Alopecia areata causes localized hair loss, with usually round or oval in shape and no inflammation. It is often found on the scalp but may affect other areas of the body. If all of the scalp is involved this is called alopecia totalis and if all of the body hair is involved this is called alopecia universalis. It is often associated with autoimmune diseases.
The differential diagnosis of hair loss or alopecia includes:
- Congenital (non-scarring)
- Hair shaft anomalies
- Pili torti
- Tricchorrhexis nodosa
- Many others
- Alopecia congenita
- Ectodermal dysplasia
- Hair shaft anomalies
- Localized or patchy
- Alopecia areata
- Aplasia cutis congenita
- Congenital temporal alopecia
- Nevus sebaceous
- Triangular alopecia
- Alopecia areata
- Anagen effuvium
- Drugs – often seen with chemotherapy
- Telogen effuvium
- Physiologic in newborn
- Drug induced
- Abnormal nutrition – low protein or zinc levels
- Anesthesia and surgery
- Febrile illness
- Life events
- Localized or patchy
- Tinea capitus – broken hairs, scaling and redness
- Trichotillomania – irregular patches with broken hairs without scaling
- Traction alopecia – broken hairs of irregular length
- Alopecia areata – regular, circumscribed patches with exclamation hairs
- Pressure induced or friction alopecia
- Graft vs host disease
- Incontinentia pigmenti
- Lichen planus
- Systemic lupus erythematosus
- Tinea capitus
Effluvium means to outflow.
Telogen effluvium is one of the most common causes of diffuse hair loss. Telogen effluvium occurs when there is an abrupt shift from anagen into telogen phases. The hairs are then synchronously shed with more than the normal amount of hair loss over a relatively short period of time.
Diffuse hairs are lost over weeks to months and more hairs are shed if pulled. There is a generalized density decrease in the hair. A wide variety of stresses appear to cause the shift from anagen to telogen with the shedding occurring usually around 3-4 months after the stressor and regrowth generally over the next 6-12 months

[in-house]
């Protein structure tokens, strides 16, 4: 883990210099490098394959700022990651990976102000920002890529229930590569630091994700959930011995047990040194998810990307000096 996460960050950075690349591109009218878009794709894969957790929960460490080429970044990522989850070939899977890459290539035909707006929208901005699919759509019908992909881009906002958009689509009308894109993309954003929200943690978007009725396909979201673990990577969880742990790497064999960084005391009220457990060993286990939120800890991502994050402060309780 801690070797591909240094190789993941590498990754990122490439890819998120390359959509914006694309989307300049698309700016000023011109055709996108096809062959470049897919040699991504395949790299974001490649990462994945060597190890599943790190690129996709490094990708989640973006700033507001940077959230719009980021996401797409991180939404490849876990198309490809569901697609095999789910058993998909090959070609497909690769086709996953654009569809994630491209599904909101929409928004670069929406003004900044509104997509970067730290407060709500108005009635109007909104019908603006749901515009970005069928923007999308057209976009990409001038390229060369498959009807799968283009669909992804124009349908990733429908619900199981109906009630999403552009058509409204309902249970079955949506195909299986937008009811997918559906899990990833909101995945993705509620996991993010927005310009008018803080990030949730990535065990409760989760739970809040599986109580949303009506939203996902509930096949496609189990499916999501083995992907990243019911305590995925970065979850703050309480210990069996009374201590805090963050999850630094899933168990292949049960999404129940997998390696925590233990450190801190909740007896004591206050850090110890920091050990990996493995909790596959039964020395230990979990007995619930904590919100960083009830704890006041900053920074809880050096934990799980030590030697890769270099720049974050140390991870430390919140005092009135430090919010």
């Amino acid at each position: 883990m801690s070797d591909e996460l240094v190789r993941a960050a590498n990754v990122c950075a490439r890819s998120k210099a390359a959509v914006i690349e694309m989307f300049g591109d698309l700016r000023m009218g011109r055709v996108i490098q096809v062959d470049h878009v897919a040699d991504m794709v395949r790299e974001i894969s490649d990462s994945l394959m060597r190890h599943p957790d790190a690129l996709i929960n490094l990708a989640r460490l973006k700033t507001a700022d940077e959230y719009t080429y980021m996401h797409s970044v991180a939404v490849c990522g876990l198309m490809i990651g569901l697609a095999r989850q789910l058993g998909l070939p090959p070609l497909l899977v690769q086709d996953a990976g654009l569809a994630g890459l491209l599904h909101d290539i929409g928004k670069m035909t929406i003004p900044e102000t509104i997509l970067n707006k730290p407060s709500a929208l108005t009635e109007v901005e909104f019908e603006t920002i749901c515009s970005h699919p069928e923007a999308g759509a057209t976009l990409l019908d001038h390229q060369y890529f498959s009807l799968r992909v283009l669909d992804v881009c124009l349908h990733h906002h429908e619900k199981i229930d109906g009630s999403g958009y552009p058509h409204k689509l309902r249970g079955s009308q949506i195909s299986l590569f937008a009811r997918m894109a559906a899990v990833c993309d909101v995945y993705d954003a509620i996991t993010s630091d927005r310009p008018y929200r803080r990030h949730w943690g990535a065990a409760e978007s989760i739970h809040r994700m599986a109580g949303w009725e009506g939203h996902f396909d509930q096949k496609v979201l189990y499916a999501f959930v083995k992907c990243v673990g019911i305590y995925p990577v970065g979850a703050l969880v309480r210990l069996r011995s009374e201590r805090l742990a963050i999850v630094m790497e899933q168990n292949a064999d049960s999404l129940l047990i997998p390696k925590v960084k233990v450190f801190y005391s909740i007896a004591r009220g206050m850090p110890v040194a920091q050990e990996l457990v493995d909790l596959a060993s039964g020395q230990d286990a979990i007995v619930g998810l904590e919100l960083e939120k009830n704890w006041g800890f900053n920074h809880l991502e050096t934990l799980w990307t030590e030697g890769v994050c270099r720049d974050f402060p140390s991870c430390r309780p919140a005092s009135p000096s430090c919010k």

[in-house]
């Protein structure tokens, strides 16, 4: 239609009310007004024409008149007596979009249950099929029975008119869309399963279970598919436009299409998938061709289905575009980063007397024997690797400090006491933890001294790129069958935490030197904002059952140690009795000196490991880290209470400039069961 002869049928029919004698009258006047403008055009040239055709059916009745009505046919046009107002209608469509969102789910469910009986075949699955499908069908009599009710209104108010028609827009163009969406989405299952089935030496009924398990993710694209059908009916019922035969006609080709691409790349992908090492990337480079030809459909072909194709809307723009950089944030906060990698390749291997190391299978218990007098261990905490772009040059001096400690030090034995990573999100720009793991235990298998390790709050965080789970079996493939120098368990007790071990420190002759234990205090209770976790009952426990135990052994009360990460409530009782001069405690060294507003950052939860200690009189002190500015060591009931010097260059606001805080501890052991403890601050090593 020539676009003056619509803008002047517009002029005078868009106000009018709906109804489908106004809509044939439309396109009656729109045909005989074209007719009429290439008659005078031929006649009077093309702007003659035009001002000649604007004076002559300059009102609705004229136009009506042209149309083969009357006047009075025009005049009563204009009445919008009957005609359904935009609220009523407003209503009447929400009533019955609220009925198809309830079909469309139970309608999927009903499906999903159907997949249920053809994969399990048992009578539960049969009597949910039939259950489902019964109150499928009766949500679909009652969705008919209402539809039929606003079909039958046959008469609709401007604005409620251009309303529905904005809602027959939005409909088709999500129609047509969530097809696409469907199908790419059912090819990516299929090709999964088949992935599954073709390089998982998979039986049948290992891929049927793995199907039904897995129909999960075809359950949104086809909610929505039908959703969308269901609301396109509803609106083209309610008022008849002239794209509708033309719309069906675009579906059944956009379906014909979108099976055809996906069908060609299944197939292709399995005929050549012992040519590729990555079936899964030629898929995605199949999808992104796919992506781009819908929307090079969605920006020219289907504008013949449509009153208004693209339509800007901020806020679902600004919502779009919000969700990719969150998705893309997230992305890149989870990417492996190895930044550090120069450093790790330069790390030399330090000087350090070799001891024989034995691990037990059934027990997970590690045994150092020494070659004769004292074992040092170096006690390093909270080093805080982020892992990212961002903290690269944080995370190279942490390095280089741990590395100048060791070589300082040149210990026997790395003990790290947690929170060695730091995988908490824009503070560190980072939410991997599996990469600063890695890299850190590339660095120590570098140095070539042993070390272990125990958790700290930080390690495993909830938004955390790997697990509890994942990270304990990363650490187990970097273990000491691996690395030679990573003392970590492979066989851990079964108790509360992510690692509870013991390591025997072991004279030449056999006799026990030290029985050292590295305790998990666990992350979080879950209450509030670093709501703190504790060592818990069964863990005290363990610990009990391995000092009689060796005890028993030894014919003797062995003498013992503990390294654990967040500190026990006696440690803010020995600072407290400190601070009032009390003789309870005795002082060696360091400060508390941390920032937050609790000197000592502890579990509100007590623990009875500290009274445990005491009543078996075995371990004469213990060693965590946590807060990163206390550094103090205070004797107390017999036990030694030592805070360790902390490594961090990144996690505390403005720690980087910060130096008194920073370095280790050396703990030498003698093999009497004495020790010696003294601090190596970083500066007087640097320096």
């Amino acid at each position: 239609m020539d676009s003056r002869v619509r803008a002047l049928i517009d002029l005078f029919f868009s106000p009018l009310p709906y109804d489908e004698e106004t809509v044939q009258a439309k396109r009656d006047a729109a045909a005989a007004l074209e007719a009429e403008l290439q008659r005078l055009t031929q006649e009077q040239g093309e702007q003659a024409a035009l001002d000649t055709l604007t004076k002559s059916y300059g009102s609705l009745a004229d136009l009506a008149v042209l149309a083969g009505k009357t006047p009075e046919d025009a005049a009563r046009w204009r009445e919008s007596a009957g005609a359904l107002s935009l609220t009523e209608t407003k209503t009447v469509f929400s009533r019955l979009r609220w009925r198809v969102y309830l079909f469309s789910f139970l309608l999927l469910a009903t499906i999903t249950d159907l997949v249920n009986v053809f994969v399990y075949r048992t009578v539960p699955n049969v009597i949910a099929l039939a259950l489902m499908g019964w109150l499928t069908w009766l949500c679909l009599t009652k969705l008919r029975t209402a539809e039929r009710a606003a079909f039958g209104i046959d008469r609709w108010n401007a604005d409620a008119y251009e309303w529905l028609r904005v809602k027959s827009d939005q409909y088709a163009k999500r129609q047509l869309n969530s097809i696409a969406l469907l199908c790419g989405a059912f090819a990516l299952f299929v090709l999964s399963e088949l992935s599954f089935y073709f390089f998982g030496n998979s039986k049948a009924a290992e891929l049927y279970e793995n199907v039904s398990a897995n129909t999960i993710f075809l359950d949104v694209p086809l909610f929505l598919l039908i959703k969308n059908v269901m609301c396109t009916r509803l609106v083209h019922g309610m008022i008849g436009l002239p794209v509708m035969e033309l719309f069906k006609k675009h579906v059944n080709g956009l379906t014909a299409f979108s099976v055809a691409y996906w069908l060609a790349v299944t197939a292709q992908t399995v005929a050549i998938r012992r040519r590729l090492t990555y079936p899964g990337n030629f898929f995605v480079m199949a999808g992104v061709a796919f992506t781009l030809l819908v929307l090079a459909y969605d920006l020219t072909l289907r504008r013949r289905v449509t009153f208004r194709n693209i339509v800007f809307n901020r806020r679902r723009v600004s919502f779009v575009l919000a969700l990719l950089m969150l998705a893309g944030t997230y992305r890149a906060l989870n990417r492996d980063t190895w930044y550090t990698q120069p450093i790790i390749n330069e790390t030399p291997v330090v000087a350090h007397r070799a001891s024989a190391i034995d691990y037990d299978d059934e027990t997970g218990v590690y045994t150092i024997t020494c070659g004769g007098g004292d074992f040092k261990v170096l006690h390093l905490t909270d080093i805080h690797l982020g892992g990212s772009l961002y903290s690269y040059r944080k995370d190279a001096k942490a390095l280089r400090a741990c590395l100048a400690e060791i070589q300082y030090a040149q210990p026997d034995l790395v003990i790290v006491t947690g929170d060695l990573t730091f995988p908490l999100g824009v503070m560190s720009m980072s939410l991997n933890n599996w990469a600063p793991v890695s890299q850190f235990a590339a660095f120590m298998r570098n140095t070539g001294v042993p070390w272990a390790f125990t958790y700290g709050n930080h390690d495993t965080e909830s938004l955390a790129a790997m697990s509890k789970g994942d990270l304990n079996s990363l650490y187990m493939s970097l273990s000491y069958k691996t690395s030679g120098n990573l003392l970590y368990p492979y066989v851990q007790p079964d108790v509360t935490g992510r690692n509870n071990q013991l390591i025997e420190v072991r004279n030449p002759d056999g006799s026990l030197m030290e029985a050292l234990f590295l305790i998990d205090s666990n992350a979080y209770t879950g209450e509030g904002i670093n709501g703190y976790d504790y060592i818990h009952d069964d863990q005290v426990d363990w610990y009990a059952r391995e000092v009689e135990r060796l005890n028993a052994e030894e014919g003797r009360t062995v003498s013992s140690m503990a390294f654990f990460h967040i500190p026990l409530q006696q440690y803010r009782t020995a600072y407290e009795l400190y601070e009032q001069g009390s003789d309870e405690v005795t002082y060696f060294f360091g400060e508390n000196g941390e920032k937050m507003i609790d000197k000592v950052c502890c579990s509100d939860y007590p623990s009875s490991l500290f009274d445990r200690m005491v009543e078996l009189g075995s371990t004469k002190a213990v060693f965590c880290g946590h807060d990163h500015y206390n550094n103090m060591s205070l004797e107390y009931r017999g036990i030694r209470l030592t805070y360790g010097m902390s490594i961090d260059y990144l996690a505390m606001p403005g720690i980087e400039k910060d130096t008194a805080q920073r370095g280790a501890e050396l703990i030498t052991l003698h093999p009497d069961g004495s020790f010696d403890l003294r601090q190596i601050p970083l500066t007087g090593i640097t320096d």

Treatment is to treat any underlying process and also reassurance about the normal natural history of the problem.
Questions for Further Discussion
1. What are signs of hypothyroidism?
2. What is the role of trichoscopy in scalp disorders?
- Disease: Hair Diseases and Hair Loss
- Symptom/Presentation: Hair Loss
- Specialty: Dermatology
- Age: Preschooler
To Learn More
To view pediatric review articles on this topic from the past year check PubMed.
Information prescriptions for patients can be found at MedlinePlus for this topic: Hair Loss.
To view current news articles on this topic check Google News.
To view images related to this topic check Google Images.
To view videos related to this topic check YouTube Videos.
Rudolph CD, et. al. Rudolph’s Pediatrics. 21st edit. McGraw-Hill, New York, NY. 2003:1210-1213. – double check reference here.
Lencastre A, Tosti A.Role of trichoscopy in children’s scalp and hair disorders. Pediatr Dermatol. 2013 Nov-Dec;30(6):674-82.
Castelo-Soccio L. Diagnosis and management of alopecia in children. Pediatr Clin North Am. 2014 Apr;61(2):427-42.
Sethuraman G, Bhari N. Common skin problems in children.
Indian J Pediatr. 2014 Apr;81(4):381-90.
Donna M. D’Alessandro, MD
Professor of Pediatrics, University of Iowa Children’s Hospital